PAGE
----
By Sanghmitra Kumar
As I sat uncomfortably on my unclean seat at the cinemas (yes, there was popcorn everywhere and no I didn’t drop them, they were there from the last session), a thousand thoughts crossed my mind. I wondered in anticipation what Bhansali must have portrayed in the film that caused a hooligan uprising in India. As I looked around at the house full theatre, a timid inner voice said that the movie isn’t going to be that great but it surely captured public sympathy.
The movie isn’t long as being said by some. 2hours and 44mins is pretty standard for a period film (Jodhaa Akbar was almost 4 hours), however, the film does tend to get a little lethargic and repetitive. The unnecessary cuts are kind of obvious and don’t really help. Above all, knowing how the story is meant to end constantly reminds you of the impending doom and make the two and half hours all the more uneasy.
Apart from that, Bhansali is a genius. Every shot feels like a masterpiece painting. I’ve always felt that our generation is drifting further and further away from our country’s magnificent history, but the grandeur of Padmaavat’s sets, costumes and par excellence cinematography teleport you back to 1303 AD era of royalty, valour and culture. The entire film, literally, is poetry in motion.
Deepika Padukone has come a long way from Goliyon ki raas leela Ram Leela in terms of her acting and expressing abilities. She looked ethereal from her first shot to the last and needless to say, there is no other actress in today’s day and time that could’ve played Rani Padmini as gracefully as Deepika.
Ranveer Singh is a master of his craft. From the cheesy loafer of Band Bajaa Baraat to the Romeo of Ram Leela, to the great Maratha king Bajirao and now to the evil Khilji – this man can be sculpted as his director desires, making him such a delight to watch. As he portrays the barbaric Mughal king drowned in self obsession, lust and greed, a part of you would start hating his onscreen presence. He portrays every nuance, every expression with such finesse.
Shahid Kapoor was a surprise. When the news of him being cast by Bhansali did the rounds, many of us kept thinking he was a miscast and God knows what such a great director must be thinking. When the trailer came out, I’m sure we never felt as right. Wrong! Never doubt brilliance. Shahid’s portrayal of the principled, confident and dignified Rajput King was at par with the rest of the star cast. In fact, somewhere he made Ranveer’s performance look better. We hated Ranveer’s barbaric Khilji throughout the film because somewhere Shahid’s Ratan Singh melted our hearts for his conviction and integrity.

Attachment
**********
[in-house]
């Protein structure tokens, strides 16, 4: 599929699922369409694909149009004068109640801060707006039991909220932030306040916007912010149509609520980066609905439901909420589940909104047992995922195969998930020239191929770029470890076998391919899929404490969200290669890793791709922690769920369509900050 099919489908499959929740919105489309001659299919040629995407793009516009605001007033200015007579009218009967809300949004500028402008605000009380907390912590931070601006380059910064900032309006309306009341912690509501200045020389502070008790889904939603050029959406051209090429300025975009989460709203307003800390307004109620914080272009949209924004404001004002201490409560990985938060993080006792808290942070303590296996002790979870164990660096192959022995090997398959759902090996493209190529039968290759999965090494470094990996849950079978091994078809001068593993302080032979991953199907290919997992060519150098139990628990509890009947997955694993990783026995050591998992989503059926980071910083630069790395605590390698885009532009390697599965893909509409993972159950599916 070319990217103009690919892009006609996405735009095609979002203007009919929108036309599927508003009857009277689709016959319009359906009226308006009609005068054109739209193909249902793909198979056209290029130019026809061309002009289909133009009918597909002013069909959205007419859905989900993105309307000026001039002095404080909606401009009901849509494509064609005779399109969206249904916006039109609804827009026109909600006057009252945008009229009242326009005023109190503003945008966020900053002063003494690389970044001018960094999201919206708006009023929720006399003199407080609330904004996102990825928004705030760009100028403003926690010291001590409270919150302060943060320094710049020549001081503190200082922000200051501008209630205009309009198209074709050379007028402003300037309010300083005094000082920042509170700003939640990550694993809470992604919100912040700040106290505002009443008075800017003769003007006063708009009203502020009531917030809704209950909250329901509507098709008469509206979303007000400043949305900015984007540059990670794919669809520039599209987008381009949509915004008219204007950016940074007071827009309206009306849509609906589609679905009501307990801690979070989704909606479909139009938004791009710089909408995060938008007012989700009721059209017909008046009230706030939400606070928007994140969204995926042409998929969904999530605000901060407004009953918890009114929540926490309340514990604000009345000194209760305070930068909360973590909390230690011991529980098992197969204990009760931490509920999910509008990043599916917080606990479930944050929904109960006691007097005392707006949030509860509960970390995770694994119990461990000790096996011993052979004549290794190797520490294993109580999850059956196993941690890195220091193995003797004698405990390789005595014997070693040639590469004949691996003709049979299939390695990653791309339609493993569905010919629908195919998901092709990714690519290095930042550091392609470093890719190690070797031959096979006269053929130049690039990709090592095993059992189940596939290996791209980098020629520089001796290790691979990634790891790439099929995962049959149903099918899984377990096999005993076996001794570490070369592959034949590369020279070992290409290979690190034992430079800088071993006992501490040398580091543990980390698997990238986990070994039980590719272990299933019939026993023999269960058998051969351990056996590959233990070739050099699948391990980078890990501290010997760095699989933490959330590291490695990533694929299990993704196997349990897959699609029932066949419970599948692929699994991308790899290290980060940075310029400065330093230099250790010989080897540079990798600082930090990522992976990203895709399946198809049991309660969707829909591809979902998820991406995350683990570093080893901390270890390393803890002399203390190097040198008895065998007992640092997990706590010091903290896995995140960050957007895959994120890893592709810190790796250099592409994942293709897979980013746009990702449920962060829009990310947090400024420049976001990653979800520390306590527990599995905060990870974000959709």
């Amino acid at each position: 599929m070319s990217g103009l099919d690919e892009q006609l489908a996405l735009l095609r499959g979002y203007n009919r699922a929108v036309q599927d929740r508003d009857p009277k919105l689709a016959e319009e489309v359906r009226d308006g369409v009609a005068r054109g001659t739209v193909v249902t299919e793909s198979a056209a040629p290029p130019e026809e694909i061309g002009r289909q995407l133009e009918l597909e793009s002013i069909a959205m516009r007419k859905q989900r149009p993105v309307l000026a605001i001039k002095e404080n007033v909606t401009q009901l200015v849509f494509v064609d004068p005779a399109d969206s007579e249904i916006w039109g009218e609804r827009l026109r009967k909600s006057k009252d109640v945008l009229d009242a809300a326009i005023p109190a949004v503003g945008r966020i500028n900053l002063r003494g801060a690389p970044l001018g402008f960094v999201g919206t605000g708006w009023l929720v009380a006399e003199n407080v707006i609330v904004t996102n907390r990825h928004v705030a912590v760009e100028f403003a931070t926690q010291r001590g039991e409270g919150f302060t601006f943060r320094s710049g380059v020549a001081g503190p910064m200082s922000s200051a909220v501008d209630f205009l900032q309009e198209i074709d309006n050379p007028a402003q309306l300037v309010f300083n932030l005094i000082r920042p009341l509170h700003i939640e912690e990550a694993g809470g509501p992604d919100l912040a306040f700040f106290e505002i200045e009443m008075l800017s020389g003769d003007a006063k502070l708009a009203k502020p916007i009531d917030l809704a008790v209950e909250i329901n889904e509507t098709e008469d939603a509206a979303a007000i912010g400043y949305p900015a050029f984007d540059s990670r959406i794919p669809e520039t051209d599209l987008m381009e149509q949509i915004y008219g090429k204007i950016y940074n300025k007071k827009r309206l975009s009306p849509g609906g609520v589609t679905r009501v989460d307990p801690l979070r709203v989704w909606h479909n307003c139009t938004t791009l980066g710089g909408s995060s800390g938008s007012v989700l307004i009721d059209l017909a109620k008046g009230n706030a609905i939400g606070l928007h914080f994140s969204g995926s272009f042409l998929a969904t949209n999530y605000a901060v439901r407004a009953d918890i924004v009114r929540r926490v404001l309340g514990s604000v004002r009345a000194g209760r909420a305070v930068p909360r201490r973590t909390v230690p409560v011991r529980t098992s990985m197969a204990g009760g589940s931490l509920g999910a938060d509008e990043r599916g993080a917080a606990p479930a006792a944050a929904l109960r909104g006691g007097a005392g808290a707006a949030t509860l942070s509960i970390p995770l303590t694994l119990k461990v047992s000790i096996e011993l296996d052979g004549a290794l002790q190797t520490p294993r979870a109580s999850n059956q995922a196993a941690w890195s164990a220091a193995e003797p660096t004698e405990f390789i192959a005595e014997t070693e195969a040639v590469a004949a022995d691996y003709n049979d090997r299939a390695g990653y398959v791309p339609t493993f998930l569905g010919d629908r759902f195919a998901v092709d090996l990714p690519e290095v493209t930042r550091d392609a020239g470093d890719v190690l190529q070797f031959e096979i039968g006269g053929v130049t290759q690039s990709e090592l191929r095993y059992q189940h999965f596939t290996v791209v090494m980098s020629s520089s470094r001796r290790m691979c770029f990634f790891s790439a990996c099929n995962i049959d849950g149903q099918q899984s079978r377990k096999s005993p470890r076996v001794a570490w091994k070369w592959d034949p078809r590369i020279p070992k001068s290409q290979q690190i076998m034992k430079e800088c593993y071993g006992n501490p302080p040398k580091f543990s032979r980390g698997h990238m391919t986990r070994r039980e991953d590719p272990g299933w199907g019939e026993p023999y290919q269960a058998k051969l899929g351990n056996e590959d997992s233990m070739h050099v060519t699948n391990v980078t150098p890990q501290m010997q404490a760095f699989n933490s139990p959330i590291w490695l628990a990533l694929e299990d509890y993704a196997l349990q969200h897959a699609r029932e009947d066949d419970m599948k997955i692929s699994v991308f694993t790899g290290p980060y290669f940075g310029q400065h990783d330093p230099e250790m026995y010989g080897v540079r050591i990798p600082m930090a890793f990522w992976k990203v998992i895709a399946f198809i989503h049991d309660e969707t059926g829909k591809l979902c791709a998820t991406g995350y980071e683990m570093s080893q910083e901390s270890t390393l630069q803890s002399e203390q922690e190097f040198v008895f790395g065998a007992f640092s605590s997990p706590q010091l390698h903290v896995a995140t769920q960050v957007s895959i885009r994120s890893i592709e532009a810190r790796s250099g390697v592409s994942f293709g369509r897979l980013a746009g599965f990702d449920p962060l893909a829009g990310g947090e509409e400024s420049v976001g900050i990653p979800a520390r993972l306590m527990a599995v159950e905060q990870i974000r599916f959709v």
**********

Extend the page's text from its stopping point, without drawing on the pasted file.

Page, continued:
Jim Sarbh creeps you out as Khilji’s obsessed rejected lover. Aditi Rao Hydari makes her mark as Mehrunissa. The actors who played Gora Singh and Badal Sonegra were outstanding.
The climax, especially Rani Padmaavati’s jauhar is so dramatically and magnificently shot that it stays with you for at least a couple of hours, if not days.
As I walked out of the cinemas, my thoughts turned into questions, I tried answering for myself. Does the film glorify the “sati tradition”?
To me the answer is a definite no! Many have argued that the queen should’ve “fought back” rather than committing mass suicide. Some say that the film lionizes a social stigma and so the entire basis of the movie is unethical. When you think of it though, as per the poem on which the film is based, Khilji lusted after Padmini. He wanted her as a trophy, not as a wife or a beloved. In such circumstances, should she have submitted herself after the death of her husband to Khilji? Wasn’t jumping into the fire, a strategic move to defeat the enemy? She fought with her mind rather than a sword.
The question here shouldn’t be whether self immolation is justified, Bhansali, through his craft, has stirred bigger underlying questions of gender inequality. Is this all a woman worth? Is she just a pretty face that should’ve been kept in harems as a mark of achievements back then and in our homes as trophy wives now?
When Padmini jumped in to fire, she didn’t ask for the future generations to continue pushing women to burn as a mark of tradition. Ramayana doesn’t glorify the agnipariksha. So rather than questioning Bhansali on “glorifying” a custom, shouldn’t we question those who made torturing a woman a custom?
I do feel, that apart from being politically motivated, the real reason for the Karni Sena to go a rampage is not because they want to protect the honour of their Queen Goddess (because that’s what the film is doing) rather, it is to save the world from watching how a woman’s ability to self sacrifice is at par, if not greater, than a man’s ability to attain veergati.
Valour is not gender defined and perhaps, it is just this that our country’s patriarchal culture/custom/law and order makers don’t want you to watch.